Exhibition catalogue: Ditte Ejlerskov - Can You Hear Me?

Page 1





Fe e re l fre tur e n m to e

9 February - 7 April 2019 #rรถdastenkonsthall www.rodastenkonsthall.se


9 February - 7 April 2019 Curator Mariangela Méndez Prencke Röda Sten Konsthall

Lured to Barbados by an email scam a few years back, Ditte Ejlerskov drifted around in Rihanna’s* world looking for something. A myth? A muse? One day at her studio, long after her dreamy Barbados expedition, one of Ejlerskov’s paintings woke up and said to her: “Hi. You made me up, Ditte. I am no longer a representation of Rihanna. I am a myth you created in your head. I am the echo of your own gaze.”

In Can You Hear Me?, it is the character of the awakened muse what makes us aware of this when we hear her say, in the audio piece that joins us through the exhibition: “You embody the privileged position as a white European. (…) Even though you talk about privilege and you see yourself as committed, you will always be removed from the equation, and that is the reason why you had to create me. With me you may portray white ambivalence.”

Through her body of work, Ditte Ejlerskov proposes that images amount to more than the desires and expectations we direct at them, they acquire a life of their own, as they are accessed through the codes under which we live and perform. Regardless if they are portraits of Rihanna or products of the artist’s mind, they are nonetheless renderings of the white gaze.

The exhibition Can You Hear Me? presents a series of paintings, an audio piece, and a video work about the artist’s connection with the motifs depicted, her privileges as a white woman, and the conflict between being critical of this position and yet living within it.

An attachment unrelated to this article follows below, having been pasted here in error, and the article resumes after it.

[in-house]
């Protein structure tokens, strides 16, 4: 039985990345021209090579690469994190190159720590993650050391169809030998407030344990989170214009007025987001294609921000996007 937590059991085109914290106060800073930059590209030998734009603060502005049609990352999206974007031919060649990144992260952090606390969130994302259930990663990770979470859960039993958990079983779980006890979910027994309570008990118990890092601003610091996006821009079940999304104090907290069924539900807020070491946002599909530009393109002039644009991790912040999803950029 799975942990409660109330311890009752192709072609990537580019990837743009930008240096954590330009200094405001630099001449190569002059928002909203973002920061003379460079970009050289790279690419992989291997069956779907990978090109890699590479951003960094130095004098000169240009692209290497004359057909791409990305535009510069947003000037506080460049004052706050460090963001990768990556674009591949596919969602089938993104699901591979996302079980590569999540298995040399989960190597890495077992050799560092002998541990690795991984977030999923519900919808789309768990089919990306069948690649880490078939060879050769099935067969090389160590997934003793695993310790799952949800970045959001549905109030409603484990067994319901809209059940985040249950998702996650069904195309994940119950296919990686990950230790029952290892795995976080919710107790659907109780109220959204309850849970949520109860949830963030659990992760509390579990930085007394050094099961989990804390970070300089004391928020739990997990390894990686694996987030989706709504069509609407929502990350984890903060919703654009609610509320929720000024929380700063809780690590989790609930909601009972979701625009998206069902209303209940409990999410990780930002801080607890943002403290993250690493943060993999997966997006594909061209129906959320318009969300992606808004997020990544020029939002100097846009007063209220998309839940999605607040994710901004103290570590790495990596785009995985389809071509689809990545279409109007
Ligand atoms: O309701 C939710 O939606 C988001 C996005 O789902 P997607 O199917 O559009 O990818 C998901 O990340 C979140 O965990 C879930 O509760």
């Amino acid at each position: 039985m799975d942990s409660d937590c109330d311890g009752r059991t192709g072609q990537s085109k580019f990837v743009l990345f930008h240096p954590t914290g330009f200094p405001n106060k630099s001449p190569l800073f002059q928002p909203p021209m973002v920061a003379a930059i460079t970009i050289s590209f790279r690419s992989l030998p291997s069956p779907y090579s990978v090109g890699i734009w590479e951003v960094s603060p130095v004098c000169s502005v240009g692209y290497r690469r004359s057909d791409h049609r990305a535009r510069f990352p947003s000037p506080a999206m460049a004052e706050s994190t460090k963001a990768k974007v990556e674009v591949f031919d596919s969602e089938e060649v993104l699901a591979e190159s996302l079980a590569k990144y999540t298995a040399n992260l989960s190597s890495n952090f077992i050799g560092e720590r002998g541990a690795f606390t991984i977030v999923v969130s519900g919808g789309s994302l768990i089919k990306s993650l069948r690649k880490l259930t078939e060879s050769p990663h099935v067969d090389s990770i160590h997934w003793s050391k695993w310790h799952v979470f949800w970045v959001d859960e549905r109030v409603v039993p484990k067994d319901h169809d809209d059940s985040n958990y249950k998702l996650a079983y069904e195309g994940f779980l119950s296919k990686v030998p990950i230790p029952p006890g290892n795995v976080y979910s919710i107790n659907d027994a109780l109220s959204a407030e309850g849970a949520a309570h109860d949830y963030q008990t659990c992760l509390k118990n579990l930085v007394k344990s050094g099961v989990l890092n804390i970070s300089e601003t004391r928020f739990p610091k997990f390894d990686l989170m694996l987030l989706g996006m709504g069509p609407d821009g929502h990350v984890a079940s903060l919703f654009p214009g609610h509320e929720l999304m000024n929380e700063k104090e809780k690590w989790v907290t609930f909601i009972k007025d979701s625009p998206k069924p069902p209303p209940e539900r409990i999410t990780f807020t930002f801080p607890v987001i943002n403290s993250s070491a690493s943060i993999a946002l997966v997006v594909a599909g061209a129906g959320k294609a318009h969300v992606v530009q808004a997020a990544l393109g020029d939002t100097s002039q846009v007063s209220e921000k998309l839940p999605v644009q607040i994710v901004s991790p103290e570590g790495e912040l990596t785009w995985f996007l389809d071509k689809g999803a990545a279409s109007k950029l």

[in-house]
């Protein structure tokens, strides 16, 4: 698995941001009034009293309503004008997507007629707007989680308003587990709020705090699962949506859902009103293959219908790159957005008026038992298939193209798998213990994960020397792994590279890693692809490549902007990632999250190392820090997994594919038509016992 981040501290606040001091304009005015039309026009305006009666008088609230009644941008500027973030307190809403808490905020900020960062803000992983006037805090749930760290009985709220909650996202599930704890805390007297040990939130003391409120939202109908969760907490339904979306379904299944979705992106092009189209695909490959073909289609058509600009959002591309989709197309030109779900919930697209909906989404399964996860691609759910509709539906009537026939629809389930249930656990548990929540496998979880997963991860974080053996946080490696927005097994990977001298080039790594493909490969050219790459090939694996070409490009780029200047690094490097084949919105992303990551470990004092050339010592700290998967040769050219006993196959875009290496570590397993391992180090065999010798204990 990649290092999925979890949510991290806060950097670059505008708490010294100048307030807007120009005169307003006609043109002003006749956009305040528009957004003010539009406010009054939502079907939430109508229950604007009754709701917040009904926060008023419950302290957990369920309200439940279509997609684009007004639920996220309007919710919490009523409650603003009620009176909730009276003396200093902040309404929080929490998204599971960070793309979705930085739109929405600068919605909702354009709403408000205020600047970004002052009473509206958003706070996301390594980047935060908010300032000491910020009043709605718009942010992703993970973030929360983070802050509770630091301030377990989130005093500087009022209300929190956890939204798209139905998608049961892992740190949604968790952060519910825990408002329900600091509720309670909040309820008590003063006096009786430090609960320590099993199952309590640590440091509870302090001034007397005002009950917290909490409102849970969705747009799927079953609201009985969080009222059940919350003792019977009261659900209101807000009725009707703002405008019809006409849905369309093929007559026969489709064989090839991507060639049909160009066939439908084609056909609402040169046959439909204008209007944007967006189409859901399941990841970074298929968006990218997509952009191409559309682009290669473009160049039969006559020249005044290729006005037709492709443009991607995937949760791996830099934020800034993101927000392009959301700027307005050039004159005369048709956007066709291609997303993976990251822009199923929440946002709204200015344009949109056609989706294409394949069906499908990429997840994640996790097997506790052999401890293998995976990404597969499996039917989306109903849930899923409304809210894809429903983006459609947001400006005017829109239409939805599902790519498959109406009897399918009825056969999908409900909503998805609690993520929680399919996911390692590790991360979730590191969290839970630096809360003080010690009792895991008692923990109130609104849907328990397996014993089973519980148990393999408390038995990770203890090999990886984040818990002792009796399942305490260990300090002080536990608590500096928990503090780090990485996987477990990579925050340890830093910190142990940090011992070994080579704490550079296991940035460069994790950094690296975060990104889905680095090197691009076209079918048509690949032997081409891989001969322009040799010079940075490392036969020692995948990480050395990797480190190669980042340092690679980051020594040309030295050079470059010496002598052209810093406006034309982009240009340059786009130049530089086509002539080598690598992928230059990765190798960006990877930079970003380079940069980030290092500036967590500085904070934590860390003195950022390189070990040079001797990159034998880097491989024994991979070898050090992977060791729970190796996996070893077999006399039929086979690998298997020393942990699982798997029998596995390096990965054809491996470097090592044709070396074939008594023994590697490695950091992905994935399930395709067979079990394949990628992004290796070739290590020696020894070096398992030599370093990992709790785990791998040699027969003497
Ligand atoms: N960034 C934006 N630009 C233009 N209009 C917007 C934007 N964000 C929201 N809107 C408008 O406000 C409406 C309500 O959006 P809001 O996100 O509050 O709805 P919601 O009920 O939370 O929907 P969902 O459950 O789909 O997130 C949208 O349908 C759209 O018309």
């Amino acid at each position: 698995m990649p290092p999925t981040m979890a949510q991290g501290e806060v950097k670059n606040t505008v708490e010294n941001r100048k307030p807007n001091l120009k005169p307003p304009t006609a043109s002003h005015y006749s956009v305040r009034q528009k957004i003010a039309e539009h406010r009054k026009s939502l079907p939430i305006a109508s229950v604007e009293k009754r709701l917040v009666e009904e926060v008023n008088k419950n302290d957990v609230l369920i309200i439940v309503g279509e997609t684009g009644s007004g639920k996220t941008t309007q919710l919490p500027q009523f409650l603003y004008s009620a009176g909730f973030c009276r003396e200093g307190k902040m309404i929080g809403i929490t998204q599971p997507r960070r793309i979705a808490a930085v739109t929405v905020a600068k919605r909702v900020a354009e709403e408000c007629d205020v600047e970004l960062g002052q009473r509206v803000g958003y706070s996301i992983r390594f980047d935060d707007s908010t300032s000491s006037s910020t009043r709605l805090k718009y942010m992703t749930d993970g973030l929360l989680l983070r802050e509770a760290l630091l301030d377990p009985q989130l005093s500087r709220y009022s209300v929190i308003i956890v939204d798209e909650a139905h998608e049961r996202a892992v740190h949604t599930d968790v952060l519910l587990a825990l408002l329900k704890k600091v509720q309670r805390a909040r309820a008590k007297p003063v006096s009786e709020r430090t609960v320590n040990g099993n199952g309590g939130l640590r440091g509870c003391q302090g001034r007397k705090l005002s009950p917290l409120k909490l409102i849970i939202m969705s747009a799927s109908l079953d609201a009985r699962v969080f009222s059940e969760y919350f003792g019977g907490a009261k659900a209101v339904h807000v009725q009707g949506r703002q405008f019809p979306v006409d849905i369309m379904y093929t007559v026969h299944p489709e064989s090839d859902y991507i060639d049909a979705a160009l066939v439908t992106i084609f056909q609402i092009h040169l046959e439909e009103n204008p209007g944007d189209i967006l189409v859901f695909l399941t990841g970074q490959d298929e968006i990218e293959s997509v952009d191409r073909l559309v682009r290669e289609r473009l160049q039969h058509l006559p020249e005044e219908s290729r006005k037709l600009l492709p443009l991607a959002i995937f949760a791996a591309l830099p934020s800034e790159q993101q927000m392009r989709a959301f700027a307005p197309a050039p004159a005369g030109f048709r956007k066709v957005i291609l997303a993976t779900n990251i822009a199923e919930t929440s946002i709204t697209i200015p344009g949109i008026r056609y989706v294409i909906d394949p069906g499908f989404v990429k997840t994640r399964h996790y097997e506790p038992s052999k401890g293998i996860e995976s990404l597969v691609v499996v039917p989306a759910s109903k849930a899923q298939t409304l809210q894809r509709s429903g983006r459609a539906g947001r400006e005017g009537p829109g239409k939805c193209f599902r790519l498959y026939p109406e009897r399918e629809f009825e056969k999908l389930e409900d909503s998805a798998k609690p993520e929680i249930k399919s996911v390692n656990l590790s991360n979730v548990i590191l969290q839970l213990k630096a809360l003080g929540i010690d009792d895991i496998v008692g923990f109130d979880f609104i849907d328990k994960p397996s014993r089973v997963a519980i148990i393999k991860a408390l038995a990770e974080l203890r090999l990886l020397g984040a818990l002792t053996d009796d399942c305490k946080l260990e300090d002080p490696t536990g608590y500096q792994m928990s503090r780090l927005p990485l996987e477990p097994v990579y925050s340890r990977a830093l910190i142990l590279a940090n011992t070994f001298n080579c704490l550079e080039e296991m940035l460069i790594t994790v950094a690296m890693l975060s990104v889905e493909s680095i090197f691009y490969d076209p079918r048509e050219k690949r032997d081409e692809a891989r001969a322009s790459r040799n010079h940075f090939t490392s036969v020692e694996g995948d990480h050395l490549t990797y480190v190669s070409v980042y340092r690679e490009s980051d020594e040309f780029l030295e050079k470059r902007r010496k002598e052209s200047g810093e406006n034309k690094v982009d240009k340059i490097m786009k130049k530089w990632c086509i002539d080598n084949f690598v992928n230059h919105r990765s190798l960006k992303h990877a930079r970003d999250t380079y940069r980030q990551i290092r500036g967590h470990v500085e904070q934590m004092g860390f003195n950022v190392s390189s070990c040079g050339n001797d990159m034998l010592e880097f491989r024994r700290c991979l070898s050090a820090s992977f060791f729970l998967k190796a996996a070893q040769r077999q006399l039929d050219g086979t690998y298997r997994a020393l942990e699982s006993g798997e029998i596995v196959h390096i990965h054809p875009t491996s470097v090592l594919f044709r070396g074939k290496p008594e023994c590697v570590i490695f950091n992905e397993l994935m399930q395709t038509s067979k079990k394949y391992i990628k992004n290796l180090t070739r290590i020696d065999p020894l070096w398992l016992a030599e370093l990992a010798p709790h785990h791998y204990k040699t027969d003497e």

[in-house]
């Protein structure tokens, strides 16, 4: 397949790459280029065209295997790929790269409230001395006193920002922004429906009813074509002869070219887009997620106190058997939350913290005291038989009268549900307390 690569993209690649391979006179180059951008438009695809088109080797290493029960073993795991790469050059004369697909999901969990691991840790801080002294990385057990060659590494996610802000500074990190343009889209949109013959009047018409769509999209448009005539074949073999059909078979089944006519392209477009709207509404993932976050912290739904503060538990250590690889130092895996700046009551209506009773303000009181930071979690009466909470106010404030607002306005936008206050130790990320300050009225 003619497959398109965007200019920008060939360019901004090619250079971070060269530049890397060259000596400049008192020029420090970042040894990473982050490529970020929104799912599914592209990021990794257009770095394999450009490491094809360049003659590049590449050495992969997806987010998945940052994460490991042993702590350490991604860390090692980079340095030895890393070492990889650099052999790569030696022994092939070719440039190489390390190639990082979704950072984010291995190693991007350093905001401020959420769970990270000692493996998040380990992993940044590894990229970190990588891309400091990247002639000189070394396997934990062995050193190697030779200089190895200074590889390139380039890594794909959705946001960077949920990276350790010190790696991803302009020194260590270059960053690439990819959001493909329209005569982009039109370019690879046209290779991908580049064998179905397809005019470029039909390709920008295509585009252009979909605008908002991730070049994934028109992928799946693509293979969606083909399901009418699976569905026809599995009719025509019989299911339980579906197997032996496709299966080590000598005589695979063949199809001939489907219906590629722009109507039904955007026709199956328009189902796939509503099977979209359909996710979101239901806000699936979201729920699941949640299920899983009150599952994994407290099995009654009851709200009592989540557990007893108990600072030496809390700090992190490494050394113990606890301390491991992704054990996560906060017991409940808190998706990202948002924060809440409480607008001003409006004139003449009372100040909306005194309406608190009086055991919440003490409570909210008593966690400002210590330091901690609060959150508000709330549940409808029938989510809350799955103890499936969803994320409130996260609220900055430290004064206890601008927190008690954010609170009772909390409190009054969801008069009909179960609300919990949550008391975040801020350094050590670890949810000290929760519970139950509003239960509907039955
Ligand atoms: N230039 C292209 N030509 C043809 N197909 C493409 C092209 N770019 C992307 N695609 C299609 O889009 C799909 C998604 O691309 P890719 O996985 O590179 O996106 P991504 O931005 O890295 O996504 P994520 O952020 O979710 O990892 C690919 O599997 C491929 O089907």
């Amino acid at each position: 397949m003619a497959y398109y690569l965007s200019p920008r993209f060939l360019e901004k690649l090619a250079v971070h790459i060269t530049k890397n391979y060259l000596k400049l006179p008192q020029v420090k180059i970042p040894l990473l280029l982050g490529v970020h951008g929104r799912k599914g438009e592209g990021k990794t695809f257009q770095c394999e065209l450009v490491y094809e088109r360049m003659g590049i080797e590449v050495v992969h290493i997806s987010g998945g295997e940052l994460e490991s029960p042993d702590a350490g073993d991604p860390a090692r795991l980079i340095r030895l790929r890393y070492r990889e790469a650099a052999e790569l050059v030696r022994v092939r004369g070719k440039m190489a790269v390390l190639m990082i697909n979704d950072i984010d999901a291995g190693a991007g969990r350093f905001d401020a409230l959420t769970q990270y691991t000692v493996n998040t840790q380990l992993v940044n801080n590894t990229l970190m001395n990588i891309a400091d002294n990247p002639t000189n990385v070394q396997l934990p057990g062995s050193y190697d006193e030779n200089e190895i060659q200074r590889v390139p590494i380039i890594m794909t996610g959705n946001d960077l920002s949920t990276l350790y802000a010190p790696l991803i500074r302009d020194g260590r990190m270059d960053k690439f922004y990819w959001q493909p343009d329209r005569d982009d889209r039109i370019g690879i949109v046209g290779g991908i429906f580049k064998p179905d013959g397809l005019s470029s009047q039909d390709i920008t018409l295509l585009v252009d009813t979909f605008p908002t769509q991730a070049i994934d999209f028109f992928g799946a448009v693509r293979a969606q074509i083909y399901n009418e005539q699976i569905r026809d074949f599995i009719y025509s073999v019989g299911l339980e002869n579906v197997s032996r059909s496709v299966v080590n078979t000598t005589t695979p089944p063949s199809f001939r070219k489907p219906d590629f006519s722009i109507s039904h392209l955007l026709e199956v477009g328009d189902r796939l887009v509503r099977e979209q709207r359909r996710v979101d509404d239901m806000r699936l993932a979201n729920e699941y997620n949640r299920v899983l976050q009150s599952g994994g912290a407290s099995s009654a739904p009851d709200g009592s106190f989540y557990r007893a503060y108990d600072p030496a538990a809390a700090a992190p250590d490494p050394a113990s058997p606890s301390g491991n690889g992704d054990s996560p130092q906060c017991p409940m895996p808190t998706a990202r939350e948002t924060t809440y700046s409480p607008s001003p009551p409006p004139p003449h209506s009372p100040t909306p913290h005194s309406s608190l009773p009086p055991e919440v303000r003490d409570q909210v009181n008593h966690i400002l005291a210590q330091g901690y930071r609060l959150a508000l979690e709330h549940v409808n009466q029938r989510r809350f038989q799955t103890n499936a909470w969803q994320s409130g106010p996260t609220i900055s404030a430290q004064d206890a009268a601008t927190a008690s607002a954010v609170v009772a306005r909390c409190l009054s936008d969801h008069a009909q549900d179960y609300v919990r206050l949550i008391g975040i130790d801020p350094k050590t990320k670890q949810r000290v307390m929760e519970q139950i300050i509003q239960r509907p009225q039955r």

Rihanna: Robyn Rihanna Fenty is a famous pop singer, songwriter and actress. She is an icon, recognized as one of the most selling music artists of all times with more than 280 million of records sold worldwide. Rihanna, also called Riri by her fans, was born in Barbados in 1988.

DITTE EJLERSKOV was born in Frederikshavn, Denmark, 1982. She studied at Malmö Konsthögskola, Sweden, and since graduating she has exhibited at various art institutions in Sweden such as Malmö Konsthall, Malmö Art Museum, Skissernas Museum in Lund, Uppsala Art Museum and Kungl. Akademiens för de fria konsterna (Konstakademien) in Stockholm. In Norway, Ejlerskov has exhibited at Kristiansand Kunsthall and Stenersen Museum in Oslo. She has also exhibited at The Free Exhibition Building and Kunsthal Charlottenborg in Copenhagen, Denmark, at CCA Andtrax in Spain, Bonn Art Museum in Bonn, Germany, Amos Anderson Art Museum in Helsinki, Finland and Barbara Davis Gallery in Houston, Texas, US. Ejlerskov was nominated for the Carnegie Art Award 2012 and in 2017 painted the official portrait of Helle Thorning-Schmidt, Denmark’s Prime Minister from 2011-2015.

The Muse by Ditte Ejlerskov

WORKS IN THE EXHIBITION 3RD FLOOR 1. The Real Grey House, 2019

11. I am 1, 2017

2. Striped Riri, 2018,

12. You made me 1, 2017

3. Dream Gradient 6, 2019

13. Beach Pattern 3, 2019

Mixed media on canvas, 190 x 170 cm

Oil on several canvases weaved together, 35 x 27 cm

4. Beach Pattern 2, 2018

14. Bents Greenhouse, 2019

Oil on two canvases weaved together, 30 x 40 cm

Oil on canvas, 170 x 170 cm

5. Bending and Blending by the Pool for you, 2018

15. Breeze Weave, 2017

6. Hand Code 6, 2019